Naser Fardaee who lived as a student in London in 1976 and 1977 was detained under fabricated charges of trespassing on a police officer’s house and injuring him and suffered intense torture for 10 months.
“The British intelligence service MI6 illegally arrested me due to my presence in demonstrations affiliated with Muslims … and subjected me to torture and physical and mental abuse for about ten months,” Fardaee told Iran’s Mehr News Agency.
He added the abuse was so serious that scars of torture could be still seen on his body after about 34 years.
This comes as the British justice system cleared Fardaee of all the charges in 1979 after he was deported from Britain but London kept the ruling unannounced for 27 years until Fardaee was informed in 2006 that he has been acquitted.
The ruling also featured a detectives’ report that confirmed the British police intentionally prolonged their investigations into Fardaee’s case in a politically-charged move.
He said the Strasburg judges have ensured him that they will immediately begin the legal process on his case.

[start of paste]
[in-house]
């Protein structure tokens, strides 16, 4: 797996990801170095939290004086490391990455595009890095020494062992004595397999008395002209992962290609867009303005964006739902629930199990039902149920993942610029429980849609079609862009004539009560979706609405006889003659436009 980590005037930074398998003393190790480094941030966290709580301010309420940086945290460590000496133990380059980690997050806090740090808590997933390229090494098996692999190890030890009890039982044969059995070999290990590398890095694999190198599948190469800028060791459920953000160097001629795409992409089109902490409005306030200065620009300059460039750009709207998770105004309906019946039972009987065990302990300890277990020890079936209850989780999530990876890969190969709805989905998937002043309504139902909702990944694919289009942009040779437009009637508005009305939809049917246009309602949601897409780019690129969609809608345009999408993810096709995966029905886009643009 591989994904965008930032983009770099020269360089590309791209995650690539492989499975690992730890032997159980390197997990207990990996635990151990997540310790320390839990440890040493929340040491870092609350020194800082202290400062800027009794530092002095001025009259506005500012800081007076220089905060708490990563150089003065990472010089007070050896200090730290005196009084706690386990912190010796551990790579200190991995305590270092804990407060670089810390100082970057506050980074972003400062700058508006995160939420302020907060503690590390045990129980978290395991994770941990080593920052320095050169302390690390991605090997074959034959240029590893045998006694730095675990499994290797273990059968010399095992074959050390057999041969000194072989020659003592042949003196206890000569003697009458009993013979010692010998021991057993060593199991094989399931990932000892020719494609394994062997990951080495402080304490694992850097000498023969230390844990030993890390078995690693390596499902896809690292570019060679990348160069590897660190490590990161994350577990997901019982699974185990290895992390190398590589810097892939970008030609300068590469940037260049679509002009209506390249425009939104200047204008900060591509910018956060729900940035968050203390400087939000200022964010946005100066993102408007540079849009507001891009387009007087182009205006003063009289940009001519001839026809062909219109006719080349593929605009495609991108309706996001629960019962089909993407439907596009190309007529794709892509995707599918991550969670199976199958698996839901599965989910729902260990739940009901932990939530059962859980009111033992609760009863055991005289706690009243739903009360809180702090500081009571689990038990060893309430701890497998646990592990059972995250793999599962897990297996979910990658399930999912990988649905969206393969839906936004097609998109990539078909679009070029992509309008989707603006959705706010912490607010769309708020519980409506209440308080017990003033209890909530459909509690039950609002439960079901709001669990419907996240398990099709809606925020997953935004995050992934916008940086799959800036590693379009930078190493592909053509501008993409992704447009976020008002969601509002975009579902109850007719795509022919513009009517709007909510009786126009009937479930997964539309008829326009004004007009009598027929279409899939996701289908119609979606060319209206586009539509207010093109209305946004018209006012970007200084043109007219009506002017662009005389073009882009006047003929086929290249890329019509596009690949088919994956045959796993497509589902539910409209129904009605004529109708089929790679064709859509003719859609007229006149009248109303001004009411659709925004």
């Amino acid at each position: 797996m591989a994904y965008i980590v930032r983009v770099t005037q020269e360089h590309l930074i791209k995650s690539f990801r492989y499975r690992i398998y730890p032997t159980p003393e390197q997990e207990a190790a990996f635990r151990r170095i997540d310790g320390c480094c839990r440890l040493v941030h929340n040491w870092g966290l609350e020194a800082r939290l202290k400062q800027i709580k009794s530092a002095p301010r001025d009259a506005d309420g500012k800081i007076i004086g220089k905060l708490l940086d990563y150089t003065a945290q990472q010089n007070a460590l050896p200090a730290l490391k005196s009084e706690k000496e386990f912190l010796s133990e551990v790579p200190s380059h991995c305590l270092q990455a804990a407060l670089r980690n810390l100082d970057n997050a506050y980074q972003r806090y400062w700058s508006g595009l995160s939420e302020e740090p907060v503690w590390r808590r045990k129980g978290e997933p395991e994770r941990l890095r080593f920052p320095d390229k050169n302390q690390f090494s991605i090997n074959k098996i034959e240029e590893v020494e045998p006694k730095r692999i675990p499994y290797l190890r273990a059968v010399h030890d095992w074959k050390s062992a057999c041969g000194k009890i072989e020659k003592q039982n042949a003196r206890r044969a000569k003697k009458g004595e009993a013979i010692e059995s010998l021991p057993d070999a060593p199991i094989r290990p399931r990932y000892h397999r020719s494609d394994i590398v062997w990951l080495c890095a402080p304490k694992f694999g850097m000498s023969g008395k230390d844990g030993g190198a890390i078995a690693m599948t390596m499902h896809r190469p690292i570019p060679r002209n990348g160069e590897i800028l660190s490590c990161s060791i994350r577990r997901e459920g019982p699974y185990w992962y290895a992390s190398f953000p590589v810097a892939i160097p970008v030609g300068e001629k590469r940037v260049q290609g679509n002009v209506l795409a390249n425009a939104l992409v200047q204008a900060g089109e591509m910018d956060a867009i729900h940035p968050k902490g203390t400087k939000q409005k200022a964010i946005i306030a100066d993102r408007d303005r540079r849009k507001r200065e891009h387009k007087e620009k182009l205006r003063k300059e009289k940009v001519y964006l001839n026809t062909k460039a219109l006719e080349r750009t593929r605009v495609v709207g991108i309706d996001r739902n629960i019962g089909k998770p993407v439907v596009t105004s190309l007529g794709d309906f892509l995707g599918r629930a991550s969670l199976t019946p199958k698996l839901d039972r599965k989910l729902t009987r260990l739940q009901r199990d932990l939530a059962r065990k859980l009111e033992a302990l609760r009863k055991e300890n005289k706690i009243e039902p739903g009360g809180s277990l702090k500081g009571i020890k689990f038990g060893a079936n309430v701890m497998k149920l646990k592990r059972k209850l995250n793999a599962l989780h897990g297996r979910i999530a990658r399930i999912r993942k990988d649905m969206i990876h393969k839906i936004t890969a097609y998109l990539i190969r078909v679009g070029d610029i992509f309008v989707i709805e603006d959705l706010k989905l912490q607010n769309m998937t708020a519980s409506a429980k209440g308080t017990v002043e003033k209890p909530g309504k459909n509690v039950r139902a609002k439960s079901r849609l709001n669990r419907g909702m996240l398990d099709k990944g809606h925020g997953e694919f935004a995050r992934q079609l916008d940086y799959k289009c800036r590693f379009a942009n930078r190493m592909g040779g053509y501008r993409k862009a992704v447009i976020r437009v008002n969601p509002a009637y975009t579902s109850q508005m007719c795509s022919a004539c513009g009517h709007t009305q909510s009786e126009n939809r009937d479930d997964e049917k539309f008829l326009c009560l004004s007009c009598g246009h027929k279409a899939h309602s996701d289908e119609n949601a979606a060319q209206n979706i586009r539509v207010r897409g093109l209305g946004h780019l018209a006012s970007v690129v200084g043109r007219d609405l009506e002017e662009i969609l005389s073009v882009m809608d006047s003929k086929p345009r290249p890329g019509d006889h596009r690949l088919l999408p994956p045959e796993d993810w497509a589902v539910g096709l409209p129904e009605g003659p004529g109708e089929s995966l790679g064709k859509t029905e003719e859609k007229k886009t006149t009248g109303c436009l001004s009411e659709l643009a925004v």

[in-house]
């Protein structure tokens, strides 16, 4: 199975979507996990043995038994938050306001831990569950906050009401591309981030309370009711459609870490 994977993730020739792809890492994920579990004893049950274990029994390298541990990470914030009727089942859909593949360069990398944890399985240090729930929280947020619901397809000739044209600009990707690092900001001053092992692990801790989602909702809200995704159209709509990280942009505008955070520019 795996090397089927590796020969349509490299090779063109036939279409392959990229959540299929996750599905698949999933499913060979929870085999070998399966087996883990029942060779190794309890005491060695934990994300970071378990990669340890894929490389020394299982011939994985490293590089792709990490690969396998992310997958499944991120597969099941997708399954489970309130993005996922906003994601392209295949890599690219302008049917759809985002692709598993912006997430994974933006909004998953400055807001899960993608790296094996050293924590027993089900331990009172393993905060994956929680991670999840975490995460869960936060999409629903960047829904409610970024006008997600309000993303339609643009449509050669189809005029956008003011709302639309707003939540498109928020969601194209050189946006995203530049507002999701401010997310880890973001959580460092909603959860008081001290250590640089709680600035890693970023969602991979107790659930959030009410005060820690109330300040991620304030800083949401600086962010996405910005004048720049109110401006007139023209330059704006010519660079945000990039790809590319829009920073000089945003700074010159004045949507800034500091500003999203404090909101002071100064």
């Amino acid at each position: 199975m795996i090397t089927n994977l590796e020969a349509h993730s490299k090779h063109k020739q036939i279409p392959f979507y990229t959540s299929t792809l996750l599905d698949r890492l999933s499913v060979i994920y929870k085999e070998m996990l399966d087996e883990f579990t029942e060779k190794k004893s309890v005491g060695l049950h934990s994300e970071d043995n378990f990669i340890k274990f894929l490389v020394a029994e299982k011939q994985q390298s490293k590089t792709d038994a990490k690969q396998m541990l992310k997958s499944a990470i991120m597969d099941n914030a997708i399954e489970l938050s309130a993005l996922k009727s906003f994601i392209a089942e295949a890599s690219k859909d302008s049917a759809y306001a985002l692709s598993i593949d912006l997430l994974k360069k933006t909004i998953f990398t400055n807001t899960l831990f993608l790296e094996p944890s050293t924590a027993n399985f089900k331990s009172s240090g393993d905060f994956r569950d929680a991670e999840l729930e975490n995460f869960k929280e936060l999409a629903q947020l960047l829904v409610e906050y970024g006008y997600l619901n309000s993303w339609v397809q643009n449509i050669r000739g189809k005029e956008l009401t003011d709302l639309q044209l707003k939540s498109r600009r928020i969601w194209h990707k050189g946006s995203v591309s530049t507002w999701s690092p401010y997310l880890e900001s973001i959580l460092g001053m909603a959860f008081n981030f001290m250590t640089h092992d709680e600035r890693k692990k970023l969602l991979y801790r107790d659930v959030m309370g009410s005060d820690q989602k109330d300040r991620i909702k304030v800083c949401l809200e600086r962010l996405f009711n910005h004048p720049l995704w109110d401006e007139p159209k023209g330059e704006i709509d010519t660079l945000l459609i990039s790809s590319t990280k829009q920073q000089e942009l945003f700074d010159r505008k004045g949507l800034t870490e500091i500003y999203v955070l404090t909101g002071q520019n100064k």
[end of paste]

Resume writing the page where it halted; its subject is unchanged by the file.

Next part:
“The court will deal with the case as soon as possible on the basis of the information and documents submitted by you,” the court told Fardaee in “receipt” of his lawsuit in a letter dated November 14, 2011.
This is while several other people, including Libyan and Iraqi nationals have so far sued the British government and MI6, in particular, for complicity in torture.
The latest case in point was Abdel Hakim Belhadj, head of the Tripoli Military Council and a former leader of the Libyan Islamic Fighting Group, who filed a lawsuit saying the British government and spy agency MI6 secretly helped the agents of former Libyan dictator Muammar Gaddafi take him and his wife to Libya where they suffered torture.
Gaddafi, however, appears not to have been the only dictator the British closely worked with, as the police suggestion in Fardaee’s case that his torture and deportation was political raises suspicions that the British police were cooperating at the time with Savak, the brutal security police under the Iranian dictator Mohammad Reza Pahlavi, who was toppled in the 1979 Islamic Revolution.